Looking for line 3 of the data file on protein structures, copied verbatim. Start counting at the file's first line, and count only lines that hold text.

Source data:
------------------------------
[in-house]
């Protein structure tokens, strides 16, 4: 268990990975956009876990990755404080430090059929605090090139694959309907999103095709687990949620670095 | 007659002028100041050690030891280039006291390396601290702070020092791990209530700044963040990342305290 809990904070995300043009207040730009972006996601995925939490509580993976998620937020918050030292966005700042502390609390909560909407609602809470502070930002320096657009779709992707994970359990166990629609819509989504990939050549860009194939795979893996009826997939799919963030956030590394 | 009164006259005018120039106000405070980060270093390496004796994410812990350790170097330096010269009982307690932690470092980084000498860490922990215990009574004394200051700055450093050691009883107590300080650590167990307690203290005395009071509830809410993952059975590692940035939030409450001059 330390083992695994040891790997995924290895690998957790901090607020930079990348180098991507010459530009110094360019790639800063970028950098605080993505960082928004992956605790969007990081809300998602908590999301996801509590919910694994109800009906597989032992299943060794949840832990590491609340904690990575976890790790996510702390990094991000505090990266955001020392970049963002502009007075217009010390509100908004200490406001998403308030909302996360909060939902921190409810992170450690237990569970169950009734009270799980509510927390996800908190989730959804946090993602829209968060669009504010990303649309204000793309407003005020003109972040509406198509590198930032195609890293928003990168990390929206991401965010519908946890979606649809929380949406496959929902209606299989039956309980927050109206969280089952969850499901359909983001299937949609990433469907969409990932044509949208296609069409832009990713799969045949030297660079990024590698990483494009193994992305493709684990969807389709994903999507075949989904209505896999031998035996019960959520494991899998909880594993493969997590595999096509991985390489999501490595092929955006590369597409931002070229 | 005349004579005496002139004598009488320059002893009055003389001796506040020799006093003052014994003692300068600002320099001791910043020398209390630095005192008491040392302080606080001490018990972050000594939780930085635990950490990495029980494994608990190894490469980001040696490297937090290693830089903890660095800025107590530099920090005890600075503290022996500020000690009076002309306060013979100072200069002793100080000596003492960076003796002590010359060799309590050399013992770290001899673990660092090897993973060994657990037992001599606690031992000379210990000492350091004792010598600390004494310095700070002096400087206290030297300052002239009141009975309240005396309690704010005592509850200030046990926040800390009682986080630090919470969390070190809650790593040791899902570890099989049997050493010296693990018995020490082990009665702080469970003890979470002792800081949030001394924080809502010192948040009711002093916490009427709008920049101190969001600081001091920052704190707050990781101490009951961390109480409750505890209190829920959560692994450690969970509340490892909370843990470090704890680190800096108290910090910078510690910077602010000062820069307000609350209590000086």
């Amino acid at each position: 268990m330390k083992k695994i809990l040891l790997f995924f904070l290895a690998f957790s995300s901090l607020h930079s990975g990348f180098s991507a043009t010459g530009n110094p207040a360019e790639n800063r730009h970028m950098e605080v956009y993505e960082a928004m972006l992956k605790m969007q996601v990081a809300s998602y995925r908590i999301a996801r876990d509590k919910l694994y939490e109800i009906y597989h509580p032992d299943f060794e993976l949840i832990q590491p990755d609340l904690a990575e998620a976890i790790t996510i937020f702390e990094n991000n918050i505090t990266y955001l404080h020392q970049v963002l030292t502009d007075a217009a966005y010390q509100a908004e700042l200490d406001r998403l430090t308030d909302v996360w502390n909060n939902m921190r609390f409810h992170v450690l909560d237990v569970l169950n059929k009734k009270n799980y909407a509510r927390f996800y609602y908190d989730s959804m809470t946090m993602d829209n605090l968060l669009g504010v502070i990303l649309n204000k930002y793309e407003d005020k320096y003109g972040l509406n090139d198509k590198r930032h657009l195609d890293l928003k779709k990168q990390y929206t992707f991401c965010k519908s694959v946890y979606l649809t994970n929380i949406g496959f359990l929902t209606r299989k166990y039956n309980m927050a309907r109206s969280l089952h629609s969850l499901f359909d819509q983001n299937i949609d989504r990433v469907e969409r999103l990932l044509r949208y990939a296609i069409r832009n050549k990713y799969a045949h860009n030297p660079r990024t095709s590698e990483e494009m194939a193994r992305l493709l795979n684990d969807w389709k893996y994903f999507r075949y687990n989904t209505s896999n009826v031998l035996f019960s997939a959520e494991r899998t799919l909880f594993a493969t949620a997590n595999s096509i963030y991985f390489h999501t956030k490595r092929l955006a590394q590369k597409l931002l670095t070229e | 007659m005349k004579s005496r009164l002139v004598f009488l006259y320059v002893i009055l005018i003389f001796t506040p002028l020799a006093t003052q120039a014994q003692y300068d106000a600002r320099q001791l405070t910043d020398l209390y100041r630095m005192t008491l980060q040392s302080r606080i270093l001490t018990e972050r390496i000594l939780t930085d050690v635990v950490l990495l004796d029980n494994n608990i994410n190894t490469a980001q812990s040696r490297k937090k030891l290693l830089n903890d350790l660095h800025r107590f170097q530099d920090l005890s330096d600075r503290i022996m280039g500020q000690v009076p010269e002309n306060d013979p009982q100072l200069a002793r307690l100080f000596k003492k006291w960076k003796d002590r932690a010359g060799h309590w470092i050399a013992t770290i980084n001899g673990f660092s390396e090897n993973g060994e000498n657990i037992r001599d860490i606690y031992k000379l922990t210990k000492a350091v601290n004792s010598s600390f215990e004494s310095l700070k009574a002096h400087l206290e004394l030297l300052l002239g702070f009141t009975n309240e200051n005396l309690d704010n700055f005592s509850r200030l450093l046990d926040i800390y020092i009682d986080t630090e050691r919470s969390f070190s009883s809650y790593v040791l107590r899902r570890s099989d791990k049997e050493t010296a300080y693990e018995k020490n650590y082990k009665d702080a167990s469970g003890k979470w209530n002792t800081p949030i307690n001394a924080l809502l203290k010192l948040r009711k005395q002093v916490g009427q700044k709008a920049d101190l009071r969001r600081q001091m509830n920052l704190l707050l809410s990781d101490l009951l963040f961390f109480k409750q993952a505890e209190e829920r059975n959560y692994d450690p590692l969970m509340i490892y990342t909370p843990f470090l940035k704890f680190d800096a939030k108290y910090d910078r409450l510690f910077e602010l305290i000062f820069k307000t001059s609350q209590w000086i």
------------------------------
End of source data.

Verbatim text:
């Amino acid at each position: 268990m330390k083992k695994i809990l040891l790997f995924f904070l290895a690998f957790s995300s901090l607020h930079s990975g990348f180098s991507a043009t010459g530009n110094p207040a360019e790639n800063r730009h970028m950098e605080v956009y993505e960082a928004m972006l992956k605790m969007q996601v990081a809300s998602y995925r908590i999301a996801r876990d509590k919910l694994y939490e109800i009906y597989h509580p032992d299943f060794e993976l949840i832990q590491p990755d609340l904690a990575e998620a976890i790790t996510i937020f702390e990094n991000n918050i505090t990266y955001l404080h020392q970049v963002l030292t502009d007075a217009a966005y010390q509100a908004e700042l200490d406001r998403l430090t308030d909302v996360w502390n909060n939902m921190r609390f409810h992170v450690l909560d237990v569970l169950n059929k009734k009270n799980y909407a509510r927390f996800y609602y908190d989730s959804m809470t946090m993602d829209n605090l968060l669009g504010v502070i990303l649309n204000k930002y793309e407003d005020k320096y003109g972040l509406n090139d198509k590198r930032h657009l195609d890293l928003k779709k990168q990390y929206t992707f991401c965010k519908s694959v946890y979606l649809t994970n929380i949406g496959f359990l929902t209606r299989k166990y039956n309980m927050a309907r109206s969280l089952h629609s969850l499901f359909d819509q983001n299937i949609d989504r990433v469907e969409r999103l990932l044509r949208y990939a296609i069409r832009n050549k990713y799969a045949h860009n030297p660079r990024t095709s590698e990483e494009m194939a193994r992305l493709l795979n684990d969807w389709k893996y994903f999507r075949y687990n989904t209505s896999n009826v031998l035996f019960s997939a959520e494991r899998t799919l909880f594993a493969t949620a997590n595999s096509i963030y991985f390489h999501t956030k490595r092929l955006a590394q590369k597409l931002l670095t070229e | 007659m005349k004579s005496r009164l002139v004598f009488l006259y320059v002893i009055l005018i003389f001796t506040p002028l020799a006093t003052q120039a014994q003692y300068d106000a600002r320099q001791l405070t910043d020398l209390y100041r630095m005192t008491l980060q040392s302080r606080i270093l001490t018990e972050r390496i000594l939780t930085d050690v635990v950490l990495l004796d029980n494994n608990i994410n190894t490469a980001q812990s040696r490297k937090k030891l290693l830089n903890d350790l660095h800025r107590f170097q530099d920090l005890s330096d600075r503290i022996m280039g500020q000690v009076p010269e002309n306060d013979p009982q100072l200069a002793r307690l100080f000596k003492k006291w960076k003796d002590r932690a010359g060799h309590w470092i050399a013992t770290i980084n001899g673990f660092s390396e090897n993973g060994e000498n657990i037992r001599d860490i606690y031992k000379l922990t210990k000492a350091v601290n004792s010598s600390f215990e004494s310095l700070k009574a002096h400087l206290e004394l030297l300052l002239g702070f009141t009975n309240e200051n005396l309690d704010n700055f005592s509850r200030l450093l046990d926040i800390y020092i009682d986080t630090e050691r919470s969390f070190s009883s809650y790593v040791l107590r899902r570890s099989d791990k049997e050493t010296a300080y693990e018995k020490n650590y082990k009665d702080a167990s469970g003890k979470w209530n002792t800081p949030i307690n001394a924080l809502l203290k010192l948040r009711k005395q002093v916490g009427q700044k709008a920049d101190l009071r969001r600081q001091m509830n920052l704190l707050l809410s990781d101490l009951l963040f961390f109480k409750q993952a505890e209190e829920r059975n959560y692994d450690p590692l969970m509340i490892y990342t909370p843990f470090l940035k704890f680190d800096a939030k108290y910090d910078r409450l510690f910077e602010l305290i000062f820069k307000t001059s609350q209590w000086i």